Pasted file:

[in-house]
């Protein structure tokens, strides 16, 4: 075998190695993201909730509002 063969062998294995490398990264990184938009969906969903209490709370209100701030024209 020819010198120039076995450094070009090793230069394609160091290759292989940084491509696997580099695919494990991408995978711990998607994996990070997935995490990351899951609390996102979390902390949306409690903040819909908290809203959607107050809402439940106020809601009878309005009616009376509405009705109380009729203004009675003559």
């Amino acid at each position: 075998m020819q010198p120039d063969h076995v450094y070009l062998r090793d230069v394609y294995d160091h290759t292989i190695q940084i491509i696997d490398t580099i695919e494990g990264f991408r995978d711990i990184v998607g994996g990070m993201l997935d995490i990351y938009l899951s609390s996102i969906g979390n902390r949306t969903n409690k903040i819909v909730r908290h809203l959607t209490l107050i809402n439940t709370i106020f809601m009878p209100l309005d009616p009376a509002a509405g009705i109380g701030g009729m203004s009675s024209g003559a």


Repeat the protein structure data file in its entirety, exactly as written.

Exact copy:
[in-house]
């Protein structure tokens, strides 16, 4: 075998190695993201909730509002 063969062998294995490398990264990184938009969906969903209490709370209100701030024209 020819010198120039076995450094070009090793230069394609160091290759292989940084491509696997580099695919494990991408995978711990998607994996990070997935995490990351899951609390996102979390902390949306409690903040819909908290809203959607107050809402439940106020809601009878309005009616009376509405009705109380009729203004009675003559």
């Amino acid at each position: 075998m020819q010198p120039d063969h076995v450094y070009l062998r090793d230069v394609y294995d160091h290759t292989i190695q940084i491509i696997d490398t580099i695919e494990g990264f991408r995978d711990i990184v998607g994996g990070m993201l997935d995490i990351y938009l899951s609390s996102i969906g979390n902390r949306t969903n409690k903040i819909v909730r908290h809203l959607t209490l107050i809402n439940t709370i106020f809601m009878p209100l309005d009616p009376a509002a509405g009705i109380g701030g009729m203004s009675s024209g003559a």